The benefits of a sense of belonging
Suicide is a lonely and individual act. But do its causes lie in cultural issues in our society? For instance, increases in suicide accompanied rises in unemployment in Ireland and Greece in the economic crisis (the Irish suicide rate began to climb in 2008, especially for men, after nearly a decade of decline). Could this be due, not only to financial stresses, but to a tendency in our culture to identify ourselves (and others) with our jobs and businesses? If I am, at least partly, the work I do then what am I if the work disappears?
Equally, if you identity yourself with the job and if the job becomes intolerable, could it be that, as some sociologists have stated, “an obvious way to end the tyranny of work might be to end ourselves”? Distorted thinking but irrational thinking patterns seem to play a key role in suicidal thought. The sociologists were commenting on a spate of suicides at France Telecom between 2008 and 2011 where more than 60 employees took their own lives.
These questions are prompted by an article by Dr John Cullen who lectures in management and leadership development at NUI Maynooth. His article, “Towards an Organisational Suicidology”, is published in the journal Culture and Organization.
In it, he points out that Émile Durkheim, whose work, Le Suicide, published in 1897, is still a standard reference work, stated “The incidents of private life which seem the direct inspiration of suicide and are considered its determining causes are in reality only incidental causes. The individual yields to the slightest shock of circumstance because the state of society had made him a ready prey to suicide.”
If this is so, we need to look at changes in society when we wonder about the level of suicide and what we need to do to reduce it. For instance, in Durkheim’s day, Protestants had a higher suicide rate than Catholics. This, he suggested, was because the Protestant churches were “less strongly integrated” than the Catholic Church. Durkheim saw the lack of close links with social groups as a contributor to suicide. In Ireland, in recent decades, we have seen the demise of the old “strongly integrated” Catholic Church – has that loss of integration and belonging created a space in which people more readily think of suicide? If so, the development of new forms of integration and belonging in communities may result in fewer deaths. In other words, organisations like the GAA and the FAI may, simply by their presence, be doing a lot to reduce suicide levels.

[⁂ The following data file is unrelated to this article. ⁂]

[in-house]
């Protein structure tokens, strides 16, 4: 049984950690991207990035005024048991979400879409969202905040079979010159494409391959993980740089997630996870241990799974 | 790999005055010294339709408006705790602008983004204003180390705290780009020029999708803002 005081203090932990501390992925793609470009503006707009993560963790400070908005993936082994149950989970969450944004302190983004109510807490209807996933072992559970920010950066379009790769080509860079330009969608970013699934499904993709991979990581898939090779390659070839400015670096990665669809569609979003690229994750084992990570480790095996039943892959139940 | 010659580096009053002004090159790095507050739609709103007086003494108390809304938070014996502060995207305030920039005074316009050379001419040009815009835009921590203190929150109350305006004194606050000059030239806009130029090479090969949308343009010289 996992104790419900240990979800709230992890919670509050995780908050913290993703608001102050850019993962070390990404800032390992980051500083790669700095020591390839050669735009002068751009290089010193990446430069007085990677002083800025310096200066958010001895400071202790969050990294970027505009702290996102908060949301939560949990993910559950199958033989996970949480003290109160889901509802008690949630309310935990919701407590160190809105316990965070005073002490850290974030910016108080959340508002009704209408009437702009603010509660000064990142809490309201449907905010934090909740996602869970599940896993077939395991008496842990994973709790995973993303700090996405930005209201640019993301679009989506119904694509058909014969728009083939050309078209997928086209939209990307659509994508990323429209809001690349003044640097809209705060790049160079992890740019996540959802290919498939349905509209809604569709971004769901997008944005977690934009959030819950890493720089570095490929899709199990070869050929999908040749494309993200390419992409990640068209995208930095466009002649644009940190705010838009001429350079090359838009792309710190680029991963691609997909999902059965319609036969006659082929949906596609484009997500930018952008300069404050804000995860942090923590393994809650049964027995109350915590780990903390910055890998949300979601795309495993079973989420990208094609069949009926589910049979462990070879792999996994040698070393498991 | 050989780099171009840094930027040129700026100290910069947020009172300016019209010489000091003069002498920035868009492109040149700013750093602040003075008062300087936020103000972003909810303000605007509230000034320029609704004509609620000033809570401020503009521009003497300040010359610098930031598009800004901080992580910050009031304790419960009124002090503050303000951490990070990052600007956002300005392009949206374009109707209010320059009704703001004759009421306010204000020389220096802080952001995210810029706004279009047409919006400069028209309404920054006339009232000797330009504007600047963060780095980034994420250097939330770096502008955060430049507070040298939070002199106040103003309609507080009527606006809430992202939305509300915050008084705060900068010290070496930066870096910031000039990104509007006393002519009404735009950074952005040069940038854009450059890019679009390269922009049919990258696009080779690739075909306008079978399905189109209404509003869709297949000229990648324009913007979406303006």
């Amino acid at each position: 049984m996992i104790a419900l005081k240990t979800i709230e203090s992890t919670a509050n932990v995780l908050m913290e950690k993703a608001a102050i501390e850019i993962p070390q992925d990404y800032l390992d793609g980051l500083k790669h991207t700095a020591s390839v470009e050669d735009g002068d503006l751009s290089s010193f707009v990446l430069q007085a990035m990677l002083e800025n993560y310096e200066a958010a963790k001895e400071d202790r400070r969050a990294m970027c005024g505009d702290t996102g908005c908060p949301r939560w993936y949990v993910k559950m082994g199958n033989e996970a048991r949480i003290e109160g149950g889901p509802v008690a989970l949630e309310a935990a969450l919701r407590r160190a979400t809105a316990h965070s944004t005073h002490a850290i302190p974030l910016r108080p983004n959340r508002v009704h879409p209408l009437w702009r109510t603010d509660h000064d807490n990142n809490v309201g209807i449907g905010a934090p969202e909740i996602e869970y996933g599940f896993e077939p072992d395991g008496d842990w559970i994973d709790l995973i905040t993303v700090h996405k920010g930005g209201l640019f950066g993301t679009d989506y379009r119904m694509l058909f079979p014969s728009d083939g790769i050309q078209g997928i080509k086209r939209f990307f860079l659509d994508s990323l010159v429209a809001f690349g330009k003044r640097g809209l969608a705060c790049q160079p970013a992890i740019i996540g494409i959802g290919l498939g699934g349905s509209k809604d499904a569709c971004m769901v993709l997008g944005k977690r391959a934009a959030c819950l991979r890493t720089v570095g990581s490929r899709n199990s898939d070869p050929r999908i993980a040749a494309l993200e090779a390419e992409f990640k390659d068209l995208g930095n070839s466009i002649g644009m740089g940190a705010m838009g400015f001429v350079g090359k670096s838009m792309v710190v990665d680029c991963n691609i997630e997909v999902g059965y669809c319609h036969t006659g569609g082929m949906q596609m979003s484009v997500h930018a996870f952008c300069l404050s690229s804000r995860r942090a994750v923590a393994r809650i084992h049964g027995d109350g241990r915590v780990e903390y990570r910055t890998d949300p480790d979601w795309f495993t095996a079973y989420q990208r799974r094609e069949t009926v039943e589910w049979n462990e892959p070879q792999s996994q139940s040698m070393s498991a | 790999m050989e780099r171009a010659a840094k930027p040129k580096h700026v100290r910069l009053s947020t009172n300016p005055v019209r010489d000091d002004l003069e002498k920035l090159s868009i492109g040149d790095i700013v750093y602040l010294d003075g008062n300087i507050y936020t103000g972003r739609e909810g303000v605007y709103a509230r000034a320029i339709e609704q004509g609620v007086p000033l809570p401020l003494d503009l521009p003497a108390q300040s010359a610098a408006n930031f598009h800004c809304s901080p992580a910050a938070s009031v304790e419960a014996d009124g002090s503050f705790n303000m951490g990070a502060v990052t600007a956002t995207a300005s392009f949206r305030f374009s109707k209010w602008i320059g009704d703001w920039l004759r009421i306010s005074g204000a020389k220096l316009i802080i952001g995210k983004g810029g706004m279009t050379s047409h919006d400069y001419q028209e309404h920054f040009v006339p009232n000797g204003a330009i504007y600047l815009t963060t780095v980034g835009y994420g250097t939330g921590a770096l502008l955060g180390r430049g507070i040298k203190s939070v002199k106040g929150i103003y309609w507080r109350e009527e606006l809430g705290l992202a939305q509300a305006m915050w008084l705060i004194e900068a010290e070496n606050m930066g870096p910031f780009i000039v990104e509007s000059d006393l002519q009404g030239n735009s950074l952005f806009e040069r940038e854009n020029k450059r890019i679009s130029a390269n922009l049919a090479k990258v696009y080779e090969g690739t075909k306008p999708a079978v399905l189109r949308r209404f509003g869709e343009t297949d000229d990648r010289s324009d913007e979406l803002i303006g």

I have never seen a breakdown of suicide rates in the public service or financial sectors but the huge uncertainty in these sectors must mean, for many workers, the loss of their sense of belonging or of being able to predict, with any assurance, what their situation will be in a year’s time.
Indeed, as Dr Cullen points out, sociologists have stated that some financial professionals have taken their own lives “as a result of rapid disengagement with their organisation and sector during the financial crash and subsequent crisis.” Moreover, both sectors come in for public hostility directed at those who work in them, especially those who face the public. Has suicidal thinking increased among people working in these sectors in Ireland? Is this something to which human resources departments need to give attention?
Durkheim also saw suicides as happening when people felt oppressed and utterly hemmed in by rules and discipline. Dr Cullen notes that workers who attempted or completed suicides at China’s Foxconn (a manufacturer for Apple, Samsung and other major companies) did so due to excessive workload and lack of recreational time.
Suicide is a complex behaviour. Dr Cullen believes the whole area of organisational suicide needs to be researched, studied and taken into account as part of our response to this tragic phenomenon.
His article can be download from the NUI Maynooth website at eprints.nuim.ie under the keyword “Cullen.” His ideas deserve attention.
Padraig O’Morain (firstname.lastname@example.org) is a counsellor accredited by the Irish Association for Counselling and Psychotherapy.